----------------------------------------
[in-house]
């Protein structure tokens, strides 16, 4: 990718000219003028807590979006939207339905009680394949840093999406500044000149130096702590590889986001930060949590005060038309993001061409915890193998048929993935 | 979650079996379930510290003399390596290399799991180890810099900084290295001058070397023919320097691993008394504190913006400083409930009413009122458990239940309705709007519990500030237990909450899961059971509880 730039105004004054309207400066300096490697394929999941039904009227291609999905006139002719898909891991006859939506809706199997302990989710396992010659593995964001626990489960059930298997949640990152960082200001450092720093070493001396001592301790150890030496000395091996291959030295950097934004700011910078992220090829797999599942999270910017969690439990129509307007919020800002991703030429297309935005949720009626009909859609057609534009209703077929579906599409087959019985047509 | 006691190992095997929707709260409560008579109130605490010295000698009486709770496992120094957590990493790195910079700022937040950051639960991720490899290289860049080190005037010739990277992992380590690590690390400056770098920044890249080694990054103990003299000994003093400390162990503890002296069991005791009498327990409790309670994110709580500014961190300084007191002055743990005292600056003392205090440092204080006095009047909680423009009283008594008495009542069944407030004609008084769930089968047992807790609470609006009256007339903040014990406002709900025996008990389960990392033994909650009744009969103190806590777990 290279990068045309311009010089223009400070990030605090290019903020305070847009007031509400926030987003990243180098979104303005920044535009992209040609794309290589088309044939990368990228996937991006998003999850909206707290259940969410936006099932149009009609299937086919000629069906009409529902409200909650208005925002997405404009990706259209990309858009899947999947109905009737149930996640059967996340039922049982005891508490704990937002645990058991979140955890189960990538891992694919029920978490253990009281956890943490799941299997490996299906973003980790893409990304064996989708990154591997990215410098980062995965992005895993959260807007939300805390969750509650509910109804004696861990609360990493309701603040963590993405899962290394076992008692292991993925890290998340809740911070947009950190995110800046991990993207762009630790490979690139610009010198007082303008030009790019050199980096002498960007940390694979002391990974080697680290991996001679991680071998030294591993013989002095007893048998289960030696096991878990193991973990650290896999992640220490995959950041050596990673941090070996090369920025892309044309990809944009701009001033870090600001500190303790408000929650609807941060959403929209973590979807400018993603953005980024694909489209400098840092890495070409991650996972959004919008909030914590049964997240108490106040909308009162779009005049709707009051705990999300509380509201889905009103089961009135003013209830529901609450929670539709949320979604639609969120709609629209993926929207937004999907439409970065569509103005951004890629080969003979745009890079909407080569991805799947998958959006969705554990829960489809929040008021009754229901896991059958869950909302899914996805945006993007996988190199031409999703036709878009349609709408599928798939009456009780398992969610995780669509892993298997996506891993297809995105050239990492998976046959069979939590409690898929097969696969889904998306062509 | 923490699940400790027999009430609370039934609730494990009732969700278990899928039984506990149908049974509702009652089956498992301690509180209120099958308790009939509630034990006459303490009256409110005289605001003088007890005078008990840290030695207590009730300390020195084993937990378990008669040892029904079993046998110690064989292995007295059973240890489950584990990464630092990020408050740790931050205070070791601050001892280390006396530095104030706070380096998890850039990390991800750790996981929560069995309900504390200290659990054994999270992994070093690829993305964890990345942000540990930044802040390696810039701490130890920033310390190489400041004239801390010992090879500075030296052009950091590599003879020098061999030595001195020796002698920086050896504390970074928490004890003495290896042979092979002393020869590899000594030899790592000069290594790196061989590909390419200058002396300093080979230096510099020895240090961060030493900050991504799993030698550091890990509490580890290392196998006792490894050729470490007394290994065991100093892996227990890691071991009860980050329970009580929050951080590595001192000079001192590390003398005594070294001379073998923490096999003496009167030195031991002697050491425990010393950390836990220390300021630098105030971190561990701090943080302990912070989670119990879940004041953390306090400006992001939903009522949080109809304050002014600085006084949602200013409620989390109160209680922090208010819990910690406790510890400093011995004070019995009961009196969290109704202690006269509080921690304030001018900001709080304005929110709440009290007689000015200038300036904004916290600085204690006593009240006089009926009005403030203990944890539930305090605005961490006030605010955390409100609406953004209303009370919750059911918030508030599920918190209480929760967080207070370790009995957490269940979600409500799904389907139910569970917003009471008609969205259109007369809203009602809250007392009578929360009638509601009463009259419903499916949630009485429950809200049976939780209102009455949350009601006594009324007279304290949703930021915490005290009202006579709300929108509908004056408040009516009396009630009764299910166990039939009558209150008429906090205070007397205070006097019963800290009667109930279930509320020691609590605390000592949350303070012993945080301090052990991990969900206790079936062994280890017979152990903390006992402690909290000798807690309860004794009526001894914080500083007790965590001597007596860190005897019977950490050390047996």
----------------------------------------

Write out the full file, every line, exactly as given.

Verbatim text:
[in-house]
């Protein structure tokens, strides 16, 4: 990718000219003028807590979006939207339905009680394949840093999406500044000149130096702590590889986001930060949590005060038309993001061409915890193998048929993935 | 979650079996379930510290003399390596290399799991180890810099900084290295001058070397023919320097691993008394504190913006400083409930009413009122458990239940309705709007519990500030237990909450899961059971509880 730039105004004054309207400066300096490697394929999941039904009227291609999905006139002719898909891991006859939506809706199997302990989710396992010659593995964001626990489960059930298997949640990152960082200001450092720093070493001396001592301790150890030496000395091996291959030295950097934004700011910078992220090829797999599942999270910017969690439990129509307007919020800002991703030429297309935005949720009626009909859609057609534009209703077929579906599409087959019985047509 | 006691190992095997929707709260409560008579109130605490010295000698009486709770496992120094957590990493790195910079700022937040950051639960991720490899290289860049080190005037010739990277992992380590690590690390400056770098920044890249080694990054103990003299000994003093400390162990503890002296069991005791009498327990409790309670994110709580500014961190300084007191002055743990005292600056003392205090440092204080006095009047909680423009009283008594008495009542069944407030004609008084769930089968047992807790609470609006009256007339903040014990406002709900025996008990389960990392033994909650009744009969103190806590777990 290279990068045309311009010089223009400070990030605090290019903020305070847009007031509400926030987003990243180098979104303005920044535009992209040609794309290589088309044939990368990228996937991006998003999850909206707290259940969410936006099932149009009609299937086919000629069906009409529902409200909650208005925002997405404009990706259209990309858009899947999947109905009737149930996640059967996340039922049982005891508490704990937002645990058991979140955890189960990538891992694919029920978490253990009281956890943490799941299997490996299906973003980790893409990304064996989708990154591997990215410098980062995965992005895993959260807007939300805390969750509650509910109804004696861990609360990493309701603040963590993405899962290394076992008692292991993925890290998340809740911070947009950190995110800046991990993207762009630790490979690139610009010198007082303008030009790019050199980096002498960007940390694979002391990974080697680290991996001679991680071998030294591993013989002095007893048998289960030696096991878990193991973990650290896999992640220490995959950041050596990673941090070996090369920025892309044309990809944009701009001033870090600001500190303790408000929650609807941060959403929209973590979807400018993603953005980024694909489209400098840092890495070409991650996972959004919008909030914590049964997240108490106040909308009162779009005049709707009051705990999300509380509201889905009103089961009135003013209830529901609450929670539709949320979604639609969120709609629209993926929207937004999907439409970065569509103005951004890629080969003979745009890079909407080569991805799947998958959006969705554990829960489809929040008021009754229901896991059958869950909302899914996805945006993007996988190199031409999703036709878009349609709408599928798939009456009780398992969610995780669509892993298997996506891993297809995105050239990492998976046959069979939590409690898929097969696969889904998306062509 | 923490699940400790027999009430609370039934609730494990009732969700278990899928039984506990149908049974509702009652089956498992301690509180209120099958308790009939509630034990006459303490009256409110005289605001003088007890005078008990840290030695207590009730300390020195084993937990378990008669040892029904079993046998110690064989292995007295059973240890489950584990990464630092990020408050740790931050205070070791601050001892280390006396530095104030706070380096998890850039990390991800750790996981929560069995309900504390200290659990054994999270992994070093690829993305964890990345942000540990930044802040390696810039701490130890920033310390190489400041004239801390010992090879500075030296052009950091590599003879020098061999030595001195020796002698920086050896504390970074928490004890003495290896042979092979002393020869590899000594030899790592000069290594790196061989590909390419200058002396300093080979230096510099020895240090961060030493900050991504799993030698550091890990509490580890290392196998006792490894050729470490007394290994065991100093892996227990890691071991009860980050329970009580929050951080590595001192000079001192590390003398005594070294001379073998923490096999003496009167030195031991002697050491425990010393950390836990220390300021630098105030971190561990701090943080302990912070989670119990879940004041953390306090400006992001939903009522949080109809304050002014600085006084949602200013409620989390109160209680922090208010819990910690406790510890400093011995004070019995009961009196969290109704202690006269509080921690304030001018900001709080304005929110709440009290007689000015200038300036904004916290600085204690006593009240006089009926009005403030203990944890539930305090605005961490006030605010955390409100609406953004209303009370919750059911918030508030599920918190209480929760967080207070370790009995957490269940979600409500799904389907139910569970917003009471008609969205259109007369809203009602809250007392009578929360009638509601009463009259419903499916949630009485429950809200049976939780209102009455949350009601006594009324007279304290949703930021915490005290009202006579709300929108509908004056408040009516009396009630009764299910166990039939009558209150008429906090205070007397205070006097019963800290009667109930279930509320020691609590605390000592949350303070012993945080301090052990991990969900206790079936062994280890017979152990903390006992402690909290000798807690309860004794009526001894914080500083007790965590001597007596860190005897019977950490050390047996």